Date of Award

May 2016

Degree Type


Degree Name

Master of Arts (MA)


Communication and Rhetorical Studies


Jeffrey S. Good


Discourse Analysis, Ethnography, Health Communication, Language and Social Interaction, TCM

Subject Categories

Social and Behavioral Sciences


Traditional Chinese Medicine (TCM), a thousand-year old medical practice originated in China, has stepped into the western world with globalization for years. TCM has entered the West with its foreign, distant and “unscientific” concepts despite the fact that medicine globalization is still a contested concept. My thesis aims to understand the embodied concepts of TCM through practitioner-patient interaction as culturally specific constructs. Among many TCM medical and philosophical concepts, I specifically focus on the healing, the silence and the miracle cure and how they are embodied and co-constructed by the practitioner and the patient during acupuncture, herb prescription and tuina massage treatment sessions. Using a discourse analytic approach informed by ethnographic field notes and interviews conducted in 2014 Kunming China, my thesis looks at data of video recordings of acupuncture, pulse reading and tuina massage sessions, through which I define the embodiments of TCM discourse are feelings as healing, interacting silences and the “miracle-minded” (Zhan, 2009) cure. The current thesis will provide groundwork for future inter/cross-cultural TCM practitioner-patient interaction comparison for the purpose of developing culturally competent alternative healthcare materials. It also provides the interactional and cultural insights to further research how to handle the interculturality of TCM in the West for the purpose of the betterment of the holistic treatment in the United States. Also, through studying the embodiment of TCM concepts in interaction, it provides us interactional and cultural insights to further our understandings of the interculturality with TCM labeled as the holistic treatment around the world.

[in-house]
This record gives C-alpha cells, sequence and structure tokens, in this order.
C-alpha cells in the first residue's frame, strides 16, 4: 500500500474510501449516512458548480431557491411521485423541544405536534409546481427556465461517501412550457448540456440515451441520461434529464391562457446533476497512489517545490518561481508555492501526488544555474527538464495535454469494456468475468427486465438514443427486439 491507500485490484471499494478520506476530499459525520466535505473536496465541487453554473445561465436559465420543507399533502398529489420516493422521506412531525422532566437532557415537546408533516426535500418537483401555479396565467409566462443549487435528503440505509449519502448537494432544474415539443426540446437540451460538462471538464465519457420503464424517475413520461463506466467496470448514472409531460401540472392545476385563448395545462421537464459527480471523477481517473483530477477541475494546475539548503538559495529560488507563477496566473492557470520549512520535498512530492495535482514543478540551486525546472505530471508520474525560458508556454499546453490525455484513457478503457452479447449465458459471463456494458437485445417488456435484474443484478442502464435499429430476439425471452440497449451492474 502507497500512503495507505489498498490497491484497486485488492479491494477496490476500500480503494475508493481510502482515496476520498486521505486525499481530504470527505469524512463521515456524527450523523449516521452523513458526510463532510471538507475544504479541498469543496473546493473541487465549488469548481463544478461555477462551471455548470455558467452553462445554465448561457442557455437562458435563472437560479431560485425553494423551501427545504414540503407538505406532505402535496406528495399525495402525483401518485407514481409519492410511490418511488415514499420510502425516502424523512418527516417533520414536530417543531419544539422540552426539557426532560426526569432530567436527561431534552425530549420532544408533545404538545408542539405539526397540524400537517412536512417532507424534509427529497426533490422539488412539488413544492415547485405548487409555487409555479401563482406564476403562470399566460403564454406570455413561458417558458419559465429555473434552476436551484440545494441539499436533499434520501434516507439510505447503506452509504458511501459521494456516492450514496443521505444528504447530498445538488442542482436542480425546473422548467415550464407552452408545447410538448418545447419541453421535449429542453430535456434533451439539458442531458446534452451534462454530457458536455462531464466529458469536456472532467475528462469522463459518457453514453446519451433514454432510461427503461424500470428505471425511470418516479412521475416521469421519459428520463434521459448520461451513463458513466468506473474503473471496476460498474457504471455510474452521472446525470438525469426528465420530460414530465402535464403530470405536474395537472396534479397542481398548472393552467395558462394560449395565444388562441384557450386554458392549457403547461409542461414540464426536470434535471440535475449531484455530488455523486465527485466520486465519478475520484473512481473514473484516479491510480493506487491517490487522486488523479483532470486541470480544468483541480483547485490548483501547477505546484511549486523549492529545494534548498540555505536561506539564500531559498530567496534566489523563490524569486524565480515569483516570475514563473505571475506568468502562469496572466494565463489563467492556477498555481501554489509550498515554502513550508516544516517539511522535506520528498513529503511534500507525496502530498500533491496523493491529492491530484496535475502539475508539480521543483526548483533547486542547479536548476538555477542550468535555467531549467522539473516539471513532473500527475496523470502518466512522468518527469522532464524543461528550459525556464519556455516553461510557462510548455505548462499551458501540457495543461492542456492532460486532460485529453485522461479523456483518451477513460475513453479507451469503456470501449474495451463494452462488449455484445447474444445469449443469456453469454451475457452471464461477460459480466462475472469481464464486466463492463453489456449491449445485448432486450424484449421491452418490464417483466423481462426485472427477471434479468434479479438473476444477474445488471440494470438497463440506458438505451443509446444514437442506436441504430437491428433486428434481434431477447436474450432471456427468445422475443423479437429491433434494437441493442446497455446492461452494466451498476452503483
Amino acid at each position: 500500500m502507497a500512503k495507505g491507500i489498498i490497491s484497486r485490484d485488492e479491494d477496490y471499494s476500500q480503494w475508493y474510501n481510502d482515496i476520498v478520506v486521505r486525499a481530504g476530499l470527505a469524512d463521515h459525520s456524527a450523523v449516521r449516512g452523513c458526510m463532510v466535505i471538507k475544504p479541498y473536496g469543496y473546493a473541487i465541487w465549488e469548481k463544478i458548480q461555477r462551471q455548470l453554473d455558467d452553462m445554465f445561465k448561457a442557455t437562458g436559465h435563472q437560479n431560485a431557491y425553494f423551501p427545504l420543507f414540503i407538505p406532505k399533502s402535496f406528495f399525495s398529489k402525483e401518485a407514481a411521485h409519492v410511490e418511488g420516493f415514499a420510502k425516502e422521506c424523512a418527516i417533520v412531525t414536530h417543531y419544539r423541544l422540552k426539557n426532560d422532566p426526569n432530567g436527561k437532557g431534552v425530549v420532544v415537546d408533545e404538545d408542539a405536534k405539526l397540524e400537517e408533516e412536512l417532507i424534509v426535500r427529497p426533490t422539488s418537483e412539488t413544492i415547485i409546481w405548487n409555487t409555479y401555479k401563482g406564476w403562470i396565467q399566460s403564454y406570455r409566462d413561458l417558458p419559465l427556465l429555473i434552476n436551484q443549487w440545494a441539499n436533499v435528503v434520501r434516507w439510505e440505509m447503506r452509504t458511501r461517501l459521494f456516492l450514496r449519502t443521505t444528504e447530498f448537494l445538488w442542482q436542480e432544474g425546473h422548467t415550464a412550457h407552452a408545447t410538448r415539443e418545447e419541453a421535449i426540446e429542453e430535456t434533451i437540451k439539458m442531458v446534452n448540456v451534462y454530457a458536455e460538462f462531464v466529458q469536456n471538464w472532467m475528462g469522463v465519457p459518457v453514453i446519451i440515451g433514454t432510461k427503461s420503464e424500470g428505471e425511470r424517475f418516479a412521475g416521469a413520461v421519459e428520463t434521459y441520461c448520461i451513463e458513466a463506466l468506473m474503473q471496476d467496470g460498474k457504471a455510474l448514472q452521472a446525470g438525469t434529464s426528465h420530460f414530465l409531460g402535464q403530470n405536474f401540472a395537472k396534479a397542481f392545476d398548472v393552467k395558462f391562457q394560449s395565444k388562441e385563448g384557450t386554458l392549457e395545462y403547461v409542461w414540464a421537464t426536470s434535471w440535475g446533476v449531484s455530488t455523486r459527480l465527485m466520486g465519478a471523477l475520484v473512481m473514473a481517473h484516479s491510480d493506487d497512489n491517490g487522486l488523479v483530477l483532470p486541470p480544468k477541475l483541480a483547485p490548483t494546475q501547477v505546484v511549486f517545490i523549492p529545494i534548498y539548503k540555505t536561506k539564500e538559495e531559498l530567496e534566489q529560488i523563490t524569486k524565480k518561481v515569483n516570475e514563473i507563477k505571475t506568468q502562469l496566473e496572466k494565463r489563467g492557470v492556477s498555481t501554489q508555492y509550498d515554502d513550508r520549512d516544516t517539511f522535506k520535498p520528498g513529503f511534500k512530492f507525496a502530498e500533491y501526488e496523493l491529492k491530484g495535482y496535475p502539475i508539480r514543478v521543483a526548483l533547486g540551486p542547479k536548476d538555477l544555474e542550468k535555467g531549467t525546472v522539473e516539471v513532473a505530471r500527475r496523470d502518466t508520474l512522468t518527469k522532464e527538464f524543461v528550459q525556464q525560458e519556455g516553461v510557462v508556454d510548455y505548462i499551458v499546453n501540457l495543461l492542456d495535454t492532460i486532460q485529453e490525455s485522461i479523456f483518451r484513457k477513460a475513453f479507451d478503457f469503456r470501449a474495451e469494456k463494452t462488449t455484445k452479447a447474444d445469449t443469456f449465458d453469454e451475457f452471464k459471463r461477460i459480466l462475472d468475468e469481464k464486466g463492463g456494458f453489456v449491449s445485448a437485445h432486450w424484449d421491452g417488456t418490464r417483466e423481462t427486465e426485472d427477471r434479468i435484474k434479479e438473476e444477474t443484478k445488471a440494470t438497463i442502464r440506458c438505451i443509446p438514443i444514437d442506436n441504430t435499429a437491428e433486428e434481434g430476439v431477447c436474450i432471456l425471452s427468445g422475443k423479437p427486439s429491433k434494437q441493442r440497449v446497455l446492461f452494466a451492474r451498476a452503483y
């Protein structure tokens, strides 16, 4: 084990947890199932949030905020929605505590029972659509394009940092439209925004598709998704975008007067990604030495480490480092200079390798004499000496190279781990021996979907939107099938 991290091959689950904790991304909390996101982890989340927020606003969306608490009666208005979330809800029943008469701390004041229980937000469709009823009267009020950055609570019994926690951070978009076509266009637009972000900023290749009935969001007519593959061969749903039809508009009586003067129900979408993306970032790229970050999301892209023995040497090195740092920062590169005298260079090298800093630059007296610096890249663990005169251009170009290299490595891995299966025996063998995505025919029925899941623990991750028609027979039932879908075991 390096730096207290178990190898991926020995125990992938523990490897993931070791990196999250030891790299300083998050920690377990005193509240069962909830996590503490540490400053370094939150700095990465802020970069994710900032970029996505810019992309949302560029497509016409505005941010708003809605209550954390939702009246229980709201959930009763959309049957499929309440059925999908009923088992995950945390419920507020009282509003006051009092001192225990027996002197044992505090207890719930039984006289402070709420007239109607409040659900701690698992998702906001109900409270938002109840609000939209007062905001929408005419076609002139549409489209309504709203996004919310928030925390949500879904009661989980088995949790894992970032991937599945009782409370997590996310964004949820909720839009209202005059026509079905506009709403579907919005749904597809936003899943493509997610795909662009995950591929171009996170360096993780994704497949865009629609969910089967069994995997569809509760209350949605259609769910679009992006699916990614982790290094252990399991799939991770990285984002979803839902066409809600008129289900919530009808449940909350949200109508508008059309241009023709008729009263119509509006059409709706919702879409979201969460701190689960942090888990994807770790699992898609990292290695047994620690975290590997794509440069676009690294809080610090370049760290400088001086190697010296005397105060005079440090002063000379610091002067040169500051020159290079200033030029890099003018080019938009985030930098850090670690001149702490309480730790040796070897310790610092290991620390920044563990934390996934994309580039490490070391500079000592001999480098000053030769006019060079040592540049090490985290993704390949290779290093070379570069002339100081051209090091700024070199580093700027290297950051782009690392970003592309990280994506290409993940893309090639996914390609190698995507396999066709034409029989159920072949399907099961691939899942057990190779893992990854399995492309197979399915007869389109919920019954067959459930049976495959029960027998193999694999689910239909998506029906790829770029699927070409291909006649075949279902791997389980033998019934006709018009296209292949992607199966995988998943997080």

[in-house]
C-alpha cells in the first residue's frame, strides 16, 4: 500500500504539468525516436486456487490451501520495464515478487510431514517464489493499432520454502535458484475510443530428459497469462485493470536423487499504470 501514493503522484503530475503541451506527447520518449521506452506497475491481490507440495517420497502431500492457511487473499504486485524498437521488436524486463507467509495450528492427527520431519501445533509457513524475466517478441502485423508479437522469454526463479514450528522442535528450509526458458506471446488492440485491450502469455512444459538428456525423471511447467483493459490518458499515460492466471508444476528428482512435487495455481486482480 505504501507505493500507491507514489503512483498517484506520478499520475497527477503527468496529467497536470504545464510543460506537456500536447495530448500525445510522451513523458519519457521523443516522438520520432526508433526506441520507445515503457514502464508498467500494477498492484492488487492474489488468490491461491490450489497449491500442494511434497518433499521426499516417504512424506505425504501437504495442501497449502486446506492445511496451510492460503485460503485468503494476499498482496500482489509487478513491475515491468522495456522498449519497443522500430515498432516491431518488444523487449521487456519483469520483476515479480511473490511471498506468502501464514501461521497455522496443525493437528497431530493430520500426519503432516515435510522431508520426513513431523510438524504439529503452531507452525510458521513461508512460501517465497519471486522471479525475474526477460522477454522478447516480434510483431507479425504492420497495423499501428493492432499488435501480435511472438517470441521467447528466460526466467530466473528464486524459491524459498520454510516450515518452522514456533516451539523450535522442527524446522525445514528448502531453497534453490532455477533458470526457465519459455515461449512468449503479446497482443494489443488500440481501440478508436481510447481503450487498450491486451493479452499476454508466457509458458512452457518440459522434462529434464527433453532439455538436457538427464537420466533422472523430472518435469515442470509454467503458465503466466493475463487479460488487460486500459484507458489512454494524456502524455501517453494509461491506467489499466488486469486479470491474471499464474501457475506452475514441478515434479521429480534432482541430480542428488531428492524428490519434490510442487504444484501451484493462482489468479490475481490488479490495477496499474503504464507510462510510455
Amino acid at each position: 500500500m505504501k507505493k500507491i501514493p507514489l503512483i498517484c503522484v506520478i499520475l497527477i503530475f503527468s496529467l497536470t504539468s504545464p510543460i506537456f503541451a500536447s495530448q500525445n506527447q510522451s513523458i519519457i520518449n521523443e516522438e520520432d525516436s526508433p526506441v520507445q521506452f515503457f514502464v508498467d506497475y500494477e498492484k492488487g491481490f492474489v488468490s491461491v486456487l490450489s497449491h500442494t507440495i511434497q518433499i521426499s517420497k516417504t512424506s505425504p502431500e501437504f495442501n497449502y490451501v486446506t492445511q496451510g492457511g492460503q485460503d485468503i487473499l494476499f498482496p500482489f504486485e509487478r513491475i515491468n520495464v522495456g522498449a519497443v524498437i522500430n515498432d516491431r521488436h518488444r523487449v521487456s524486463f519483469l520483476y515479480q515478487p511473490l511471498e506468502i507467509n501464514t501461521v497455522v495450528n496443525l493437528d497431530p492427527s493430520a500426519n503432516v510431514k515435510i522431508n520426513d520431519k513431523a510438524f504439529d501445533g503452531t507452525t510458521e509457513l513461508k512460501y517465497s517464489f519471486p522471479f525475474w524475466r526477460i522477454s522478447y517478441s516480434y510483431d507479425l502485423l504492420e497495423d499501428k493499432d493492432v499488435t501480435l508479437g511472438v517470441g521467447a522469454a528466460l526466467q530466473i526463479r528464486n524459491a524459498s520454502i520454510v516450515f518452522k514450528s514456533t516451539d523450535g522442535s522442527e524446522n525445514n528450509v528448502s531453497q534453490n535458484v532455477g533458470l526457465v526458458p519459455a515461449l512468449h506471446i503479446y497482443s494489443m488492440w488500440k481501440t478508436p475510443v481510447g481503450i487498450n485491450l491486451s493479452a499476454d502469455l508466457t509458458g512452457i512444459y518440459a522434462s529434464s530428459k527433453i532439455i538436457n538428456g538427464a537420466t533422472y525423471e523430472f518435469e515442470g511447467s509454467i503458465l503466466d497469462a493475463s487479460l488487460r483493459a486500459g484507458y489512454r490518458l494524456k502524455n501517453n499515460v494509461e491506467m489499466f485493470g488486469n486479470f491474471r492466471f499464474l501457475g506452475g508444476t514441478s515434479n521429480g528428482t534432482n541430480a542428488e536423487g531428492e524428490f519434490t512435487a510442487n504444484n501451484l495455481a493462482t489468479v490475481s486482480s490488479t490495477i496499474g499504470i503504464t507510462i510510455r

Open Access